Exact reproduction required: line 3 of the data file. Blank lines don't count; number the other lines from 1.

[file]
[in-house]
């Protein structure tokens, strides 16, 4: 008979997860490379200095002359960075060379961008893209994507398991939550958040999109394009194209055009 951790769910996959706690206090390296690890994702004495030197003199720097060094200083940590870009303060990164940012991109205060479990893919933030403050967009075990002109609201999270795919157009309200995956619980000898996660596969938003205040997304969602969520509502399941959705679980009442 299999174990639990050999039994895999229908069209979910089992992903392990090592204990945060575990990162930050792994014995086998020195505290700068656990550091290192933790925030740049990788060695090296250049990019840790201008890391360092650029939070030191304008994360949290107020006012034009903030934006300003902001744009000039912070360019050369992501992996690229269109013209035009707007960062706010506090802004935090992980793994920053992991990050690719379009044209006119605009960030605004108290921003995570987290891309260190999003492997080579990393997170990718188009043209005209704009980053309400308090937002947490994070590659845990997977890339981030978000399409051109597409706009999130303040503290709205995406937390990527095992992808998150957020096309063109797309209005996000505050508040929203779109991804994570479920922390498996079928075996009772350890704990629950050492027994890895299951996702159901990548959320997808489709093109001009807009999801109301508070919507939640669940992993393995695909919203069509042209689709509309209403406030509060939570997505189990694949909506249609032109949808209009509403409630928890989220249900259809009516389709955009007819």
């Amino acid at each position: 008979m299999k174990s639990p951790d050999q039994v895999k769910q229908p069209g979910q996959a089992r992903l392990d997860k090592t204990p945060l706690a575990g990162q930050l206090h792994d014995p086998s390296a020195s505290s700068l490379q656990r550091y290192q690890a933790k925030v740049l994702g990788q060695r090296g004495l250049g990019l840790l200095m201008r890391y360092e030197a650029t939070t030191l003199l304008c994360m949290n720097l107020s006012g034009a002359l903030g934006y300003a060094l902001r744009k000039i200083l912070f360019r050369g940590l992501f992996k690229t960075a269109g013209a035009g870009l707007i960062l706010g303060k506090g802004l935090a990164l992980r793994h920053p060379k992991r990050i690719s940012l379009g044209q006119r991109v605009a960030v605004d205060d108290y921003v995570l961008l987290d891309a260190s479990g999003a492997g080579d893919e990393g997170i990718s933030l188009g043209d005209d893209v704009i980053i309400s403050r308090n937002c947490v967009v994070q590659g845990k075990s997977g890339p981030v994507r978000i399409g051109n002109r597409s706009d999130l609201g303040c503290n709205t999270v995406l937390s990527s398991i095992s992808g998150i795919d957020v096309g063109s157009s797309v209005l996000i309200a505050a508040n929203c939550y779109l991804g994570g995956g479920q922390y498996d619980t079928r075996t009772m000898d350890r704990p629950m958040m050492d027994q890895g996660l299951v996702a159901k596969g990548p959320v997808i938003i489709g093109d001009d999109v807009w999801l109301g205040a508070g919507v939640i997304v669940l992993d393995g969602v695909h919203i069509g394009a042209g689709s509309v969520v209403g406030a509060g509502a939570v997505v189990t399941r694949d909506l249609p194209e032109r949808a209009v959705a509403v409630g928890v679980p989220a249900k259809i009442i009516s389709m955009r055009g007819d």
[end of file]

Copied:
């Amino acid at each position: 008979m299999k174990s639990p951790d050999q039994v895999k769910q229908p069209g979910q996959a089992r992903l392990d997860k090592t204990p945060l706690a575990g990162q930050l206090h792994d014995p086998s390296a020195s505290s700068l490379q656990r550091y290192q690890a933790k925030v740049l994702g990788q060695r090296g004495l250049g990019l840790l200095m201008r890391y360092e030197a650029t939070t030191l003199l304008c994360m949290n720097l107020s006012g034009a002359l903030g934006y300003a060094l902001r744009k000039i200083l912070f360019r050369g940590l992501f992996k690229t960075a269109g013209a035009g870009l707007i960062l706010g303060k506090g802004l935090a990164l992980r793994h920053p060379k992991r990050i690719s940012l379009g044209q006119r991109v605009a960030v605004d205060d108290y921003v995570l961008l987290d891309a260190s479990g999003a492997g080579d893919e990393g997170i990718s933030l188009g043209d005209d893209v704009i980053i309400s403050r308090n937002c947490v967009v994070q590659g845990k075990s997977g890339p981030v994507r978000i399409g051109n002109r597409s706009d999130l609201g303040c503290n709205t999270v995406l937390s990527s398991i095992s992808g998150i795919d957020v096309g063109s157009s797309v209005l996000i309200a505050a508040n929203c939550y779109l991804g994570g995956g479920q922390y498996d619980t079928r075996t009772m000898d350890r704990p629950m958040m050492d027994q890895g996660l299951v996702a159901k596969g990548p959320v997808i938003i489709g093109d001009d999109v807009w999801l109301g205040a508070g919507v939640i997304v669940l992993d393995g969602v695909h919203i069509g394009a042209g689709s509309v969520v209403g406030a509060g509502a939570v997505v189990t399941r694949d909506l249609p194209e032109r949808a209009v959705a509403v409630g928890v679980p989220a249900k259809i009442i009516s389709m955009r055009g007819d």